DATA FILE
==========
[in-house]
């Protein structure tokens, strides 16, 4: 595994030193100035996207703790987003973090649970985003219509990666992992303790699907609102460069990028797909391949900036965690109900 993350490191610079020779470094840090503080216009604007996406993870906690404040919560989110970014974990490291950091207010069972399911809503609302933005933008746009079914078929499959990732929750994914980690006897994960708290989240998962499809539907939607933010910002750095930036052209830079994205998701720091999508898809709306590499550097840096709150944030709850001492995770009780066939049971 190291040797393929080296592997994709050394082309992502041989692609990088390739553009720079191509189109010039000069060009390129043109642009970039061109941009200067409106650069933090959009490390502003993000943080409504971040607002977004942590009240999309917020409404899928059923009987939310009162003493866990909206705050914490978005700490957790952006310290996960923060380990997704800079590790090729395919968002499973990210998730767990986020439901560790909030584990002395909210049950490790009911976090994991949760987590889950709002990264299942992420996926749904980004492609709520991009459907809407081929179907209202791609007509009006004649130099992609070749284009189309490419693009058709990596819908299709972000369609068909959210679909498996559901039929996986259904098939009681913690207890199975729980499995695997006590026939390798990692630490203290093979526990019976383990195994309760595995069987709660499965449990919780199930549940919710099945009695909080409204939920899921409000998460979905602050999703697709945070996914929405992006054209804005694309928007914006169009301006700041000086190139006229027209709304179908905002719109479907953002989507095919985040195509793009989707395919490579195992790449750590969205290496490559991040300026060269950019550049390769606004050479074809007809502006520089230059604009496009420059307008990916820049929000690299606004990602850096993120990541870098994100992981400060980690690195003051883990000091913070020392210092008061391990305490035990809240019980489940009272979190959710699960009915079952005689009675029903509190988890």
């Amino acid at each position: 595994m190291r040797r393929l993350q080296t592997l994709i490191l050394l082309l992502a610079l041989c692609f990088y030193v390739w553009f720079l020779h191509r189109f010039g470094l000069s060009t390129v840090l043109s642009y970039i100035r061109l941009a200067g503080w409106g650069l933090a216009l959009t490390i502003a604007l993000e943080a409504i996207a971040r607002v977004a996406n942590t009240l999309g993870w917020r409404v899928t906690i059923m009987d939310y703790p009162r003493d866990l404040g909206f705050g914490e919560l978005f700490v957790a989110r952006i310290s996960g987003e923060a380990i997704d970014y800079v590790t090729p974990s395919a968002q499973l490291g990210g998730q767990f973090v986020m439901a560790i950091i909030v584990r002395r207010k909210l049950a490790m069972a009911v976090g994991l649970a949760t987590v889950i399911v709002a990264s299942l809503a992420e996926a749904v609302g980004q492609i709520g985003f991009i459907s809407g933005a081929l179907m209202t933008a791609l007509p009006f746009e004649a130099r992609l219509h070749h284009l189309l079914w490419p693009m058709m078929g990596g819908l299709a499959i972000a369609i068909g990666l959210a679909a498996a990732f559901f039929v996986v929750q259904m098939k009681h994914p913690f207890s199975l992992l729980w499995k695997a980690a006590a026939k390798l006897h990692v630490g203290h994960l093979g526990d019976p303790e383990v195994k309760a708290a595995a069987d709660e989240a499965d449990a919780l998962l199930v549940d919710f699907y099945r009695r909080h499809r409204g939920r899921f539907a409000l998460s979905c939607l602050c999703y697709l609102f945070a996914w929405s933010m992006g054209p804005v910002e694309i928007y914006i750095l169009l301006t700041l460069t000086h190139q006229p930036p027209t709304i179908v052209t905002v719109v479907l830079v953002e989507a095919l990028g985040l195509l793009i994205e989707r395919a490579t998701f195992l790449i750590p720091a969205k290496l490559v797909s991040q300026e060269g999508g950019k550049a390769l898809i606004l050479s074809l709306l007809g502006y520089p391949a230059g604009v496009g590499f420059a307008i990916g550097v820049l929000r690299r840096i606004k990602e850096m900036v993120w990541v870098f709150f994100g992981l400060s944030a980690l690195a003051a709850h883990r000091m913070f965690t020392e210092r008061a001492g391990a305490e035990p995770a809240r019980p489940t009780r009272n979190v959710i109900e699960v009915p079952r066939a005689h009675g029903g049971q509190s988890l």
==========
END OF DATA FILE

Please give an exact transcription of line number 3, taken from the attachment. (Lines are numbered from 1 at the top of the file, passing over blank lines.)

């Amino acid at each position: 595994m190291r040797r393929l993350q080296t592997l994709i490191l050394l082309l992502a610079l041989c692609f990088y030193v390739w553009f720079l020779h191509r189109f010039g470094l000069s060009t390129v840090l043109s642009y970039i100035r061109l941009a200067g503080w409106g650069l933090a216009l959009t490390i502003a604007l993000e943080a409504i996207a971040r607002v977004a996406n942590t009240l999309g993870w917020r409404v899928t906690i059923m009987d939310y703790p009162r003493d866990l404040g909206f705050g914490e919560l978005f700490v957790a989110r952006i310290s996960g987003e923060a380990i997704d970014y800079v590790t090729p974990s395919a968002q499973l490291g990210g998730q767990f973090v986020m439901a560790i950091i909030v584990r002395r207010k909210l049950a490790m069972a009911v976090g994991l649970a949760t987590v889950i399911v709002a990264s299942l809503a992420e996926a749904v609302g980004q492609i709520g985003f991009i459907s809407g933005a081929l179907m209202t933008a791609l007509p009006f746009e004649a130099r992609l219509h070749h284009l189309l079914w490419p693009m058709m078929g990596g819908l299709a499959i972000a369609i068909g990666l959210a679909a498996a990732f559901f039929v996986v929750q259904m098939k009681h994914p913690f207890s199975l992992l729980w499995k695997a980690a006590a026939k390798l006897h990692v630490g203290h994960l093979g526990d019976p303790e383990v195994k309760a708290a595995a069987d709660e989240a499965d449990a919780l998962l199930v549940d919710f699907y099945r009695r909080h499809r409204g939920r899921f539907a409000l998460s979905c939607l602050c999703y697709l609102f945070a996914w929405s933010m992006g054209p804005v910002e694309i928007y914006i750095l169009l301006t700041l460069t000086h190139q006229p930036p027209t709304i179908v052209t905002v719109v479907l830079v953002e989507a095919l990028g985040l195509l793009i994205e989707r395919a490579t998701f195992l790449i750590p720091a969205k290496l490559v797909s991040q300026e060269g999508g950019k550049a390769l898809i606004l050479s074809l709306l007809g502006y520089p391949a230059g604009v496009g590499f420059a307008i990916g550097v820049l929000r690299r840096i606004k990602e850096m900036v993120w990541v870098f709150f994100g992981l400060s944030a980690l690195a003051a709850h883990r000091m913070f965690t020392e210092r008061a001492g391990a305490e035990p995770a809240r019980p489940t009780r009272n979190v959710i109900e699960v009915p079952r066939a005689h009675g029903g049971q509190s988890l």